Thought Catalog

Hi, I Am Amy Glass

  • 0
GearedBull
My favorite work of art, on the exterior of the Walker Art Center in my neighborhood. GearedBull

Hi, I’m Amy Glass. I wrote this article.

Do you think I’m really ignorant now? A monster?

The real story is that I used provocative language to start a conversation.

After I published my article, Thought Catalog published seven responses criticizing the article and Amy Glass. It also published two pro-Glass responses as well as one that largely reserved judgment, but presented good arguments for both sides of Glass-gate.

Do you know who solicited and formatted most of these articles? I did. They’re just as important as the original Glass article. Together, they create a conversation.

This isn’t backtracking. This is intellect. It’s the ability to explore ideas from multiple perspectives. It’s understanding and promoting the power of dialogue. It’s real. It serves the same function as fiction, whose authors create characters with different values, and as college professors, who educate their students about multiple sides of an argument.

I facilitated the resulting debate in a way that highlighted the diversity and complexity of realities that make up any singular idea.

Here are some of my favorite responses:

If you’re still here and want to know more, below is an FAQ.


Why use a pen name?

I created Amy Glass to write Successful Women Do Not Fall In Love. I didn’t want my friends and family to feel like I was subtweeting them—like I was telling them that none of their specific relationships inspire me. I love my friends and family and support them, but that doesn’t mean I don’t have a complex set of notions; it doesn’t mean I can’t struggle with what I believe, with what I judge as good or bad. I knew the opinion was controversial and warranted exploration and discussion, but wasn’t necessarily committed to it and didn’t want to alienate those close to me.

When the post generated so much heated interest, I saw how few women really talk about the realities of our place in the Western world. About how much easier men have it in the workplace because men don’t put in as much work at home. We’re stuck propagating this trope of “women can have it all” without realizing some of “it all” is shitty housework and less time to focus on ourselves. That’s a thought worthy of exploring.

On the internet—where there’s so much noise—I struck a chord with so many women. As Amy, I wanted to continue to speak to them via this vertical and explore what it was that was creating a spark.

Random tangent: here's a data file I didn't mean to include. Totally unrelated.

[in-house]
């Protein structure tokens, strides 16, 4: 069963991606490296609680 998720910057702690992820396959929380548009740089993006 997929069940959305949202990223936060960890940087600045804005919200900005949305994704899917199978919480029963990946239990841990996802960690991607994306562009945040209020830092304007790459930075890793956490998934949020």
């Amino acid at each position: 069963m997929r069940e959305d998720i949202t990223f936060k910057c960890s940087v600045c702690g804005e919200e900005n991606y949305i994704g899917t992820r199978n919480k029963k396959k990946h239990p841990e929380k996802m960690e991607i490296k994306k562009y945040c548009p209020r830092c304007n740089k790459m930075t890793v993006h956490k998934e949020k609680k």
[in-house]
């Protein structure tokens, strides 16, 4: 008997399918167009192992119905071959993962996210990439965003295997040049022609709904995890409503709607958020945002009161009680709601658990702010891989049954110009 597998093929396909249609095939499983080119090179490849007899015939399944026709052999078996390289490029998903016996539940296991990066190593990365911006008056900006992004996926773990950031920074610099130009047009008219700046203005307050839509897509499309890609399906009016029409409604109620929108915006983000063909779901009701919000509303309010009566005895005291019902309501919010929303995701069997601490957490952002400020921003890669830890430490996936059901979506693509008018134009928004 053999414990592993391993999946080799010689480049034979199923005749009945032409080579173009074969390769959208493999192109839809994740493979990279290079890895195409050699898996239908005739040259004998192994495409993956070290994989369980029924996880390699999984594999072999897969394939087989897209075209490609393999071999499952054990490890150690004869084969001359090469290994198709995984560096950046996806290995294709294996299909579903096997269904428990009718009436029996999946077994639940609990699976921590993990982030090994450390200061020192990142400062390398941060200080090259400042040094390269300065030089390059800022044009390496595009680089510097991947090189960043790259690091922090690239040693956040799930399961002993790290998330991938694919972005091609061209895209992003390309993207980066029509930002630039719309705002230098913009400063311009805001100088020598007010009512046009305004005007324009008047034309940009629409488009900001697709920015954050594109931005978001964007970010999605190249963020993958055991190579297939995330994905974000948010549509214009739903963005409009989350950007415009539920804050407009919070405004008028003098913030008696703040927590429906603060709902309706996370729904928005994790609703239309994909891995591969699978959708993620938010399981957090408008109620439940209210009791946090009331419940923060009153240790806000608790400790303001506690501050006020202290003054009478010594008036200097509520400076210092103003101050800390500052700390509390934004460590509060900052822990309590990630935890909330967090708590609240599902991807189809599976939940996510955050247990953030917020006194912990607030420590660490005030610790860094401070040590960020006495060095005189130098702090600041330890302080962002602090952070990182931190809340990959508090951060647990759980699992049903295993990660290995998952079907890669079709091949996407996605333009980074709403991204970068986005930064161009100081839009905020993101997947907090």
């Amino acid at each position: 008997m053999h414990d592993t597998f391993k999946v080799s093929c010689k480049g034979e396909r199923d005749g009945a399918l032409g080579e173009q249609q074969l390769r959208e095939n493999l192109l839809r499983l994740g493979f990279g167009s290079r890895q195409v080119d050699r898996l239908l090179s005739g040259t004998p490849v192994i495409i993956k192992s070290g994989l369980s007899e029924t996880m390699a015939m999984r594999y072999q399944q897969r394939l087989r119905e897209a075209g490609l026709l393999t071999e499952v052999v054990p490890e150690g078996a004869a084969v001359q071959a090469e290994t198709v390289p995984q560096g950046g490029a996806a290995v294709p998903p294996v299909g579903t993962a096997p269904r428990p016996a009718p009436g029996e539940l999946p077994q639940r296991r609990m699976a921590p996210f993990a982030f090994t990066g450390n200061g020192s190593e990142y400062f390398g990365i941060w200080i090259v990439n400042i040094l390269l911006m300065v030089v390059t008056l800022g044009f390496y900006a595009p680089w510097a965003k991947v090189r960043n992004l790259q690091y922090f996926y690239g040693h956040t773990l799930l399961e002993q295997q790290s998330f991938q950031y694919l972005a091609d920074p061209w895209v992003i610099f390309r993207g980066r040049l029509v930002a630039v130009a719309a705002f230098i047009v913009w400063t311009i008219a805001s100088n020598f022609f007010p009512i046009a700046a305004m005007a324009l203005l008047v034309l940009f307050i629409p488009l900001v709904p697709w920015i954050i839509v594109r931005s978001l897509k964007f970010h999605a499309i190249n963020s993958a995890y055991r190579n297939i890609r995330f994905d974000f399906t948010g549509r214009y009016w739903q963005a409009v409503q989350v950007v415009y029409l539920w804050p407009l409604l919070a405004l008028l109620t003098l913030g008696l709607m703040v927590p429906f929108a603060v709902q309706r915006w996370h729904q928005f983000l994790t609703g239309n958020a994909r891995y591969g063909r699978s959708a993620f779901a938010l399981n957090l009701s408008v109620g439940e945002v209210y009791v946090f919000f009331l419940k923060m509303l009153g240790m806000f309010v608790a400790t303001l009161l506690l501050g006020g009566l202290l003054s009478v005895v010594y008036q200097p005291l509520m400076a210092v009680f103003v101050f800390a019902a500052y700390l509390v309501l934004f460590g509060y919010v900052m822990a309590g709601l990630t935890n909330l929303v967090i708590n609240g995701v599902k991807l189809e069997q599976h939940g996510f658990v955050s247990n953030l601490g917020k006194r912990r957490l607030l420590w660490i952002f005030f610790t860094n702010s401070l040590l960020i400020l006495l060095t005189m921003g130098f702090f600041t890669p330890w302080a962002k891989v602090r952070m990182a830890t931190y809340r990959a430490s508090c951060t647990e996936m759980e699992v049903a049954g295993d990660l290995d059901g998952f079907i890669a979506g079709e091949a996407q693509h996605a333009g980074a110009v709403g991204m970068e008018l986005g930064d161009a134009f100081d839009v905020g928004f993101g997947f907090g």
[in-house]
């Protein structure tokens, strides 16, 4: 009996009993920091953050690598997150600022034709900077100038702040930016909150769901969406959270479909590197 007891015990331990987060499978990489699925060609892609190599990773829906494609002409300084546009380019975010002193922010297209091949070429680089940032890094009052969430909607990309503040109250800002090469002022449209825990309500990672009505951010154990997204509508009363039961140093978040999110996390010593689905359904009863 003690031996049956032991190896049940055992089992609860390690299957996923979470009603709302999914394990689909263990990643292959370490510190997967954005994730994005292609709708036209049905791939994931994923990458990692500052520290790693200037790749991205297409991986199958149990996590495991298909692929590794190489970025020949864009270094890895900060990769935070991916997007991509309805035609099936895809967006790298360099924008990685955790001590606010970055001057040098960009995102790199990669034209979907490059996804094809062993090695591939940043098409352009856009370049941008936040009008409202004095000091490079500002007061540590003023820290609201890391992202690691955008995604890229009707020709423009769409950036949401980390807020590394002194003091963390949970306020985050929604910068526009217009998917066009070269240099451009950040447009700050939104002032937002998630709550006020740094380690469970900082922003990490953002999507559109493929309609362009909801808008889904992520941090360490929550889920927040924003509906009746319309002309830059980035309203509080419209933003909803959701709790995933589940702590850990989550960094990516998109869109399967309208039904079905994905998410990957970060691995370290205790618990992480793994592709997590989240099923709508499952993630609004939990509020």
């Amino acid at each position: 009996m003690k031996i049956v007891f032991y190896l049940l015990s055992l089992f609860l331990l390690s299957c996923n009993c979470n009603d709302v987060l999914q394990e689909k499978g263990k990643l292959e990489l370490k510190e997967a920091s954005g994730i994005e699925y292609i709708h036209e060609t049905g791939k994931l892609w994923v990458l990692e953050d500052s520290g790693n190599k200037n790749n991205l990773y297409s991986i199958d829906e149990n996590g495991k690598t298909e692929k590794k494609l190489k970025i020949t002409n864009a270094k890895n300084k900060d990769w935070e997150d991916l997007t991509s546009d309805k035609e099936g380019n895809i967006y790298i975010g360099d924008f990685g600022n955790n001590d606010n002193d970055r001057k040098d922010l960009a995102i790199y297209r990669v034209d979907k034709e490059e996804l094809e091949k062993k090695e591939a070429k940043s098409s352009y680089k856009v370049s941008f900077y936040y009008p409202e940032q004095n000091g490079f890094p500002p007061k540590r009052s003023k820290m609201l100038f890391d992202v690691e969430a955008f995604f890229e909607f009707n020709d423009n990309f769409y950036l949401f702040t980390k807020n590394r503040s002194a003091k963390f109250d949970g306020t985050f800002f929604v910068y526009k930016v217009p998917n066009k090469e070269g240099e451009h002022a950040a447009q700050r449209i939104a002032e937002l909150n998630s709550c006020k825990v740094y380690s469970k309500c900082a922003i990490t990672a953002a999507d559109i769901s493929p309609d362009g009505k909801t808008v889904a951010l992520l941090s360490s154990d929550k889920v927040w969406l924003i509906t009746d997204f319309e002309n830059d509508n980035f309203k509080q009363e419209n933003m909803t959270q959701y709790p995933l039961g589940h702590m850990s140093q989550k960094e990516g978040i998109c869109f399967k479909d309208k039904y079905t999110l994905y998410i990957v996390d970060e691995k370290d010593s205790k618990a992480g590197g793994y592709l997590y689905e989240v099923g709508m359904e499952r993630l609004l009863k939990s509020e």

What are you hiding?

Why is the author relevant? Amy Glass’ true identity has no relevance to the idea.

A pen name is a humble move. It says: I don’t know if I’m right, so I’m going play a part and explore the idea. I have the ability to write articles against stay-at-home moms and for stay-at-home moms.

The unimportant distraction is “Amy Glass.” Once people know who you are, they can discard the intellectual merits of your argument. Writing pseudonymously prevents the reader from redirecting attention to stuff that’s easier to process. It challenges them to focus on an intellectual task that requires more energy than making personal insults. By removing myself from the conversation, we can hone in on the issue.

Isn’t a pen name just a way to remove accountability?

Yeah, sure. Using a pen name makes accountability more difficult. And this is a problem when people’s livelihoods are at stake—when, for example, you’re publishing unsubstantiated rumors that could destroy a person’s career, as in the case of Shirley Sherrod and Andrew Breitbart (Breitbart didn’t use a pen name, so we were able to hold him accountable). Accountability functions well in situations like these. The person who published these opinions can be disciplined and the publication is forced to reconsider their policy on pseudonymous publishing.

But in the case of Amy Glass, a pen name is justifiable. Amy Glass did not (and cannot) destroy anyone’s life by publishing “I Look Down On Young Women With Husbands And Kids And I’m Not Sorry.” It can make people feel bad, yes. It can make people rage, yes. But it can also lead to a massive, weeks-long discussion about the merits of the argument, rather than the merits of the person who published it. This distinction—exactly how the pen name is used—is crucial.

Do you really believe what you wrote?

I think of all my opinions as in transit. None of them are destinations: stagnant, immobile things that don’t change. I’m human—I have all sorts of ideas, and not all fall in line with one grand, value-consistent philosophy. Like Whitman, I am large, I contain multitudes.